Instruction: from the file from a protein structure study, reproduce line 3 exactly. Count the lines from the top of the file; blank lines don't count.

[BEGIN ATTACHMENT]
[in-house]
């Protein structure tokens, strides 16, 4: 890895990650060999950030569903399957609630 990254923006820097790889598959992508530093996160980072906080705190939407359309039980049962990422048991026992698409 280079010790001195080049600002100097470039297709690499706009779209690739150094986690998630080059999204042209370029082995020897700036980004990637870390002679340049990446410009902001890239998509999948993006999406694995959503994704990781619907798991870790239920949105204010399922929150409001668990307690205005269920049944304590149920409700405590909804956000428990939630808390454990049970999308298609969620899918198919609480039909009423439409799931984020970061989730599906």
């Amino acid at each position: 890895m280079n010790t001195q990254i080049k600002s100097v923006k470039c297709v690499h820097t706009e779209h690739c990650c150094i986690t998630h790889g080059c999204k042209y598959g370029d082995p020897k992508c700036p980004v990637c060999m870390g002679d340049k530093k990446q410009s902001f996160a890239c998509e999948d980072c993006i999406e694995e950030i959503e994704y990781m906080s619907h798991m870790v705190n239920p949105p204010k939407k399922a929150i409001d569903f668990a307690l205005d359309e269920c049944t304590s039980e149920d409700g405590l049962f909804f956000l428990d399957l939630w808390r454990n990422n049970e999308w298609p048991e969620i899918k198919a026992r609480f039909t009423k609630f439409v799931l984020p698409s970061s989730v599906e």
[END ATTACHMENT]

């Amino acid at each position: 890895m280079n010790t001195q990254i080049k600002s100097v923006k470039c297709v690499h820097t706009e779209h690739c990650c150094i986690t998630h790889g080059c999204k042209y598959g370029d082995p020897k992508c700036p980004v990637c060999m870390g002679d340049k530093k990446q410009s902001f996160a890239c998509e999948d980072c993006i999406e694995e950030i959503e994704y990781m906080s619907h798991m870790v705190n239920p949105p204010k939407k399922a929150i409001d569903f668990a307690l205005d359309e269920c049944t304590s039980e149920d409700g405590l049962f909804f956000l428990d399957l939630w808390r454990n990422n049970e999308w298609p048991e969620i899918k198919a026992r609480f039909t009423k609630f439409v799931l984020p698409s970061s989730v599906e």